CM Feature Communications and Organizational Management

Managing Conflict in Divided Times

With such a polarized society, disagreements will inevitably spill over into the workplace. Here’s how to preempt any repercussions.

This is a story about workplace openness and inclusion.

And blowback.

As a growing number of legal organizations encourage staff members to bring their whole selves to work, more people are sharing their feelings about society’s hot-button issues. Sharing too often leads to disagreement, and then to arguments over politics, racial justice, reproductive rights, immigration policy, gay rights and religious diversity.

Phillip M. Perry

“More conflicts are arising in the workplace now because of how polarized we are as a society,” says Michelle Silverthorn, a diversity consultant and Chief Executive Officer and Founder of Inclusion Nation. While disagreement is fine, emotions can get out of hand. “The problem is that we’re yelling at each other, and we’re creating a space where anger and a lack of listening is prominent.”

Workplace sparks can transmute rapidly into blazing fires that burn into organizational efficiency and profitability. According to a recent Financial Times report, “an upsurge in disputes between individuals of opposing views” has led to workers asking managers to fire colleagues “because they don’t fit.” It added that some candidates are walking away from job opportunities “because they don’t feel aligned with the organization’s values.” And this from the Society for Human Resource Management: “41 percent of U.S. employees have quit jobs at some point because they felt their values were being stigmatized.”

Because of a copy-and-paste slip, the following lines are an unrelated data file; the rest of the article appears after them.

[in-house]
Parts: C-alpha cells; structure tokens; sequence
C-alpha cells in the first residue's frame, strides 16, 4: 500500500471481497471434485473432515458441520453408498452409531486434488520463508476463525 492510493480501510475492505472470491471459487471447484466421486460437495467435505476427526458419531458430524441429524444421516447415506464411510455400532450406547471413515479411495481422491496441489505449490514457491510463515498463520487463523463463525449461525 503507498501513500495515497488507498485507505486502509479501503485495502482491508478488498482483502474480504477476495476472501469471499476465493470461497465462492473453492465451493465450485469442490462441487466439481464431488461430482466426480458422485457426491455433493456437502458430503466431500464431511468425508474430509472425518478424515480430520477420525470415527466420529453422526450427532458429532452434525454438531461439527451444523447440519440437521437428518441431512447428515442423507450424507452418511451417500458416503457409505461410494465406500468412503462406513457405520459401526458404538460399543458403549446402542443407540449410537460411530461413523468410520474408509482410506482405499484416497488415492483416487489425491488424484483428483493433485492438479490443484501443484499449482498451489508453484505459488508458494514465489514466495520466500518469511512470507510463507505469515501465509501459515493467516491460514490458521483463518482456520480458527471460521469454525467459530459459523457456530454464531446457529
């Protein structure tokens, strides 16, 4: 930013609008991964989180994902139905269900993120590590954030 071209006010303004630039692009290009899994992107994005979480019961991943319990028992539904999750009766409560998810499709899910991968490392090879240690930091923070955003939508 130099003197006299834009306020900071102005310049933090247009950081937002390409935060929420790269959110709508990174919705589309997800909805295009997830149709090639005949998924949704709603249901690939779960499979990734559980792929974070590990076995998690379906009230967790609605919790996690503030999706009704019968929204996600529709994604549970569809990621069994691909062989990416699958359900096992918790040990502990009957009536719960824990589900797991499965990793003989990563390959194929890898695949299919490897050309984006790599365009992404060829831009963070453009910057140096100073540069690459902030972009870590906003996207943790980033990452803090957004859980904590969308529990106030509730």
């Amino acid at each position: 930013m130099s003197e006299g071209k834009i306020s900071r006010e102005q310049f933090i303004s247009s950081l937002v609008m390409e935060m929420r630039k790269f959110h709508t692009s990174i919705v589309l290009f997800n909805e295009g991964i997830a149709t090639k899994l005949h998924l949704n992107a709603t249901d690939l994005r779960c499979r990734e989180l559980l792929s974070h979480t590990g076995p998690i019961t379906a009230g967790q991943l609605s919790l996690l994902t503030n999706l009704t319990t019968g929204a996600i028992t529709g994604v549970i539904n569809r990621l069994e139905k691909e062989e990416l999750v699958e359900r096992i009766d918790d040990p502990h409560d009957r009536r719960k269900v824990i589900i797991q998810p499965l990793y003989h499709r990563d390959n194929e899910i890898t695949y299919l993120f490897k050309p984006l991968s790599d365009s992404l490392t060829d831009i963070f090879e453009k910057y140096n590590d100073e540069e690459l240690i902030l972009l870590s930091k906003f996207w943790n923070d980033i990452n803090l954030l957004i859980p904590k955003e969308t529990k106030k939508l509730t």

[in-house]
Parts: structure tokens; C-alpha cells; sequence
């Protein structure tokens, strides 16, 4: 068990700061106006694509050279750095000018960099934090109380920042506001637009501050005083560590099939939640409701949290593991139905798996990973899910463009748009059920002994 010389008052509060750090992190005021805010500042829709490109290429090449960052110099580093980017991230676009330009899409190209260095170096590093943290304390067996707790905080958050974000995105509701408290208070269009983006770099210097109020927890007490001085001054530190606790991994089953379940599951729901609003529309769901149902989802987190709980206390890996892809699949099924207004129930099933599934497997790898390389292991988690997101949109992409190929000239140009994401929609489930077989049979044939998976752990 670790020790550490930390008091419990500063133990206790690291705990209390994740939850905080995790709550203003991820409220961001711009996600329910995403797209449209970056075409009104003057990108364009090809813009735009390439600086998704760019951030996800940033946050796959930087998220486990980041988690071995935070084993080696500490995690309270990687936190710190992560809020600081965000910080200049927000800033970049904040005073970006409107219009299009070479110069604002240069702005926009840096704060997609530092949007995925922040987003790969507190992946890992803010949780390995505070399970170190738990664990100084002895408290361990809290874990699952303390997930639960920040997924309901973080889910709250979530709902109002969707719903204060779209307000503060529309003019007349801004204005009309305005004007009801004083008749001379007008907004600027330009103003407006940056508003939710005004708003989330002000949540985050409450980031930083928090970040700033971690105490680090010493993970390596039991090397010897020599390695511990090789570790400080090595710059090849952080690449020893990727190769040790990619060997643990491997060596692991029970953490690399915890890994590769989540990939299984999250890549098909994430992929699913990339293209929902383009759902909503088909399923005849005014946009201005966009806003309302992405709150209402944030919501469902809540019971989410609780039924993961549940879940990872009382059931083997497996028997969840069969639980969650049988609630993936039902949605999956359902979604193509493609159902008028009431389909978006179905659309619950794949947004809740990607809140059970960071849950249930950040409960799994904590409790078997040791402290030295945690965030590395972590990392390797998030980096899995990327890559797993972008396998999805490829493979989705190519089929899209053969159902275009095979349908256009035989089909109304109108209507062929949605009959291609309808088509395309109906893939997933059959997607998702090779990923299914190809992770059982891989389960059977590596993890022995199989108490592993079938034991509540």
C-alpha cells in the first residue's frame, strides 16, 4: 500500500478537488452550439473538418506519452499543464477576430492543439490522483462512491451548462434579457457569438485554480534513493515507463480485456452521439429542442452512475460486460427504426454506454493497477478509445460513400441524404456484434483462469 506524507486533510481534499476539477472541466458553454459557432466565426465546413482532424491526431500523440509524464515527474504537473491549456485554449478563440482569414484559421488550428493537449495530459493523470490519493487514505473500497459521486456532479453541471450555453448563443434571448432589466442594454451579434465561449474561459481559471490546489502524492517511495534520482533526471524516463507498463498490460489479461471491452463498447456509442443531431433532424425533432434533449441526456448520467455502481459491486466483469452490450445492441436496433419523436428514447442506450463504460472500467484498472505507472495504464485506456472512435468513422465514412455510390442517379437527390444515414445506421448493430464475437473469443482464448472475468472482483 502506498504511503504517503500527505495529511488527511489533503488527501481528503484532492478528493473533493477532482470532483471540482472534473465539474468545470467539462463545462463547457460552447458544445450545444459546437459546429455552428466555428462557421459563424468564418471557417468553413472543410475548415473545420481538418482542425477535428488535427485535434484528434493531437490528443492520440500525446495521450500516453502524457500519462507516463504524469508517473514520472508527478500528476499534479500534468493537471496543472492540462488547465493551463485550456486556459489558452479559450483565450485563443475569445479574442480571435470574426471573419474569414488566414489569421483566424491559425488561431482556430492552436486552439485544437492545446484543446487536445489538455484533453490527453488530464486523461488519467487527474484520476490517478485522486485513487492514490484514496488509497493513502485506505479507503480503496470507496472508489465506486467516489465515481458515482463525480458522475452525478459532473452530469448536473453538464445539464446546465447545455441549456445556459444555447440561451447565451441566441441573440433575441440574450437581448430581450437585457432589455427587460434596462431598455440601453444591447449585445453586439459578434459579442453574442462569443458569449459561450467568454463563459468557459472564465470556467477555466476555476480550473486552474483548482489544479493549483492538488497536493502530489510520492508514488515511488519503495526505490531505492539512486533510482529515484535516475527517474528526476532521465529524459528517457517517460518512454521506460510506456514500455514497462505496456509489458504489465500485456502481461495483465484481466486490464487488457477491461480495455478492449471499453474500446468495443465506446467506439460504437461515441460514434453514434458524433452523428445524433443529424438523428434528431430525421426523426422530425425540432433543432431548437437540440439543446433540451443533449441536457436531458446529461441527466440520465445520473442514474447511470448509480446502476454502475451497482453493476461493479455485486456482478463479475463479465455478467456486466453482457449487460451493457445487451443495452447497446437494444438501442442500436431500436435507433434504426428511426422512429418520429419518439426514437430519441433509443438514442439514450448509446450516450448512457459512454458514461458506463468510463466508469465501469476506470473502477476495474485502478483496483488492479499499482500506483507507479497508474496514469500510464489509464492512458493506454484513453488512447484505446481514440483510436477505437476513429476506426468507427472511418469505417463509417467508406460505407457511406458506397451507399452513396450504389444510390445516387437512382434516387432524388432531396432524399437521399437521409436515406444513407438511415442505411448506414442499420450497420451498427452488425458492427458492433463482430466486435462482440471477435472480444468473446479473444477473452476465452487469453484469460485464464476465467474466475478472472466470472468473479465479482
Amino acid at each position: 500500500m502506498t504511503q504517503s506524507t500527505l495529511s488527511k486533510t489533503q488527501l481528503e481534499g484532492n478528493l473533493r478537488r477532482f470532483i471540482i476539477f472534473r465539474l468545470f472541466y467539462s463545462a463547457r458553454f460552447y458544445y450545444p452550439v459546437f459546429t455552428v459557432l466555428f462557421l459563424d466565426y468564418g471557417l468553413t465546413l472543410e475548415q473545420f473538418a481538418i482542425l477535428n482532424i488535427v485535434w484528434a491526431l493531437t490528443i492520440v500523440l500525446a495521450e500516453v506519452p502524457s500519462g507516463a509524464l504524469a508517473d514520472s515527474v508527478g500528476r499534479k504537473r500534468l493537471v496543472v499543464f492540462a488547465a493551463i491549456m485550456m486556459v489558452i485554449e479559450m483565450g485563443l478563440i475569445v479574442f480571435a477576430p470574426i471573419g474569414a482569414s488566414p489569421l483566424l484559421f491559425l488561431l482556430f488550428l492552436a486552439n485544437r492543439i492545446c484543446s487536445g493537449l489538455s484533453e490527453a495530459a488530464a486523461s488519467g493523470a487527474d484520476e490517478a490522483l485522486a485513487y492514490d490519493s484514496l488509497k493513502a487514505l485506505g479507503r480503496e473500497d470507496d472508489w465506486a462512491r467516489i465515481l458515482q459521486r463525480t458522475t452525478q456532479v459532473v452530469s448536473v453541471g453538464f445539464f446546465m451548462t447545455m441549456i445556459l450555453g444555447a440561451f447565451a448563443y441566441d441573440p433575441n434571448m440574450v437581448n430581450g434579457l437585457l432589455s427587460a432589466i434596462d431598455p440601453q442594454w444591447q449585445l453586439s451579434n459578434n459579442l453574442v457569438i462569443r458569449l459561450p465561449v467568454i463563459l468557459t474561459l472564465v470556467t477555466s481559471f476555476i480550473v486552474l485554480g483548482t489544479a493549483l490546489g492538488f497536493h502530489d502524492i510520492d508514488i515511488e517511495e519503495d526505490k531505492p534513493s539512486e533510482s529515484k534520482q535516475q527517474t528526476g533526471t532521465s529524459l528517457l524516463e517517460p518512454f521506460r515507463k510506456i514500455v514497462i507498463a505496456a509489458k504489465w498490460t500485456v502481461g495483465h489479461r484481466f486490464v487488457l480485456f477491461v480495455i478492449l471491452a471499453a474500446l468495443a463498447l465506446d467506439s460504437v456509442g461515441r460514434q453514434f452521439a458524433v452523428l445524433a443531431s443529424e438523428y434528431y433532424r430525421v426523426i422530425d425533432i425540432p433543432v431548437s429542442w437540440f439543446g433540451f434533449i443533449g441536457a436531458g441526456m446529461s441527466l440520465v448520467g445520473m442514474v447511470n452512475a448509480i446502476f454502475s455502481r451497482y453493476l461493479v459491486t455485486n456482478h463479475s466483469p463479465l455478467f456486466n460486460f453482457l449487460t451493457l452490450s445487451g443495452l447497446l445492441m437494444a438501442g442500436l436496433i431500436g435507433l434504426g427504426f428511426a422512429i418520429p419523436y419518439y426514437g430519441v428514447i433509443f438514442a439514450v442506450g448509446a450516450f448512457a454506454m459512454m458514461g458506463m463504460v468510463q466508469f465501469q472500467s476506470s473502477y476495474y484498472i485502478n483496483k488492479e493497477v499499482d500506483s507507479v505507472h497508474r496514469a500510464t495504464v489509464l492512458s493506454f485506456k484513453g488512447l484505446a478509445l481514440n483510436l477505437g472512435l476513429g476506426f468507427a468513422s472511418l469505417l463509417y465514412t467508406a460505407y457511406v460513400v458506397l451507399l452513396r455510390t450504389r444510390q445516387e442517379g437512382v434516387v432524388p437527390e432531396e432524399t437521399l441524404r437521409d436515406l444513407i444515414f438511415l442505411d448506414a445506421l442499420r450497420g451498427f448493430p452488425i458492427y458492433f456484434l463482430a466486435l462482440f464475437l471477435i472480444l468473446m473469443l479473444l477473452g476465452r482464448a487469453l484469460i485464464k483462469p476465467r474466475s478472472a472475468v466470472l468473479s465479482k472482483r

So, what can a law firm do to keep the organizational pistons pumping? While it’s tempting to ban discussions of hot topics, the policy can backfire, says Silverthorn. “I would be very wary of having a policy that says something like, ‘We don’t discuss politics and religion.’ That position reflects a standard that may have worked very well for people in the past, but no longer works for everyone — especially those looking to be included today. The fact [an employee is] praying five times a day, or fasting, is part of who they are, and asking them to not bring that into work is like asking them to not bring themselves into work.”